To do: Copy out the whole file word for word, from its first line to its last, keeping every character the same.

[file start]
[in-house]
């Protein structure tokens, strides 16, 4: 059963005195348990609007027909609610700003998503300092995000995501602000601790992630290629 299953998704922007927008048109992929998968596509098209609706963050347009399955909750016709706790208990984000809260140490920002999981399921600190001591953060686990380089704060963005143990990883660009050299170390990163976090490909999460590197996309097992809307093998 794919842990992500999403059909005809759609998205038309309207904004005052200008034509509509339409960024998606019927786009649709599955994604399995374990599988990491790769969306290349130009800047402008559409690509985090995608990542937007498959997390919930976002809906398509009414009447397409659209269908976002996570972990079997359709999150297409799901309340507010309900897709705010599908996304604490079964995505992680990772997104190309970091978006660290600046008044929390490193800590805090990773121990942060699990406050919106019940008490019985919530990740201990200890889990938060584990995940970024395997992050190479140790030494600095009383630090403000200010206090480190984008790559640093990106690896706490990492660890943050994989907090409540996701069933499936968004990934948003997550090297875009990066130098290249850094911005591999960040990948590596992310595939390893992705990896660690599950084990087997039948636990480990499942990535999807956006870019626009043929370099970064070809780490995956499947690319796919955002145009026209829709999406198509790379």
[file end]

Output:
[in-house]
């Protein structure tokens, strides 16, 4: 059963005195348990609007027909609610700003998503300092995000995501602000601790992630290629 299953998704922007927008048109992929998968596509098209609706963050347009399955909750016709706790208990984000809260140490920002999981399921600190001591953060686990380089704060963005143990990883660009050299170390990163976090490909999460590197996309097992809307093998 794919842990992500999403059909005809759609998205038309309207904004005052200008034509509509339409960024998606019927786009649709599955994604399995374990599988990491790769969306290349130009800047402008559409690509985090995608990542937007498959997390919930976002809906398509009414009447397409659209269908976002996570972990079997359709999150297409799901309340507010309900897709705010599908996304604490079964995505992680990772997104190309970091978006660290600046008044929390490193800590805090990773121990942060699990406050919106019940008490019985919530990740201990200890889990938060584990995940970024395997992050190479140790030494600095009383630090403000200010206090480190984008790559640093990106690896706490990492660890943050994989907090409540996701069933499936968004990934948003997550090297875009990066130098290249850094911005591999960040990948590596992310595939390893992705990896660690599950084990087997039948636990480990499942990535999807956006870019626009043929370099970064070809780490995956499947690319796919955002145009026209829709999406198509790379």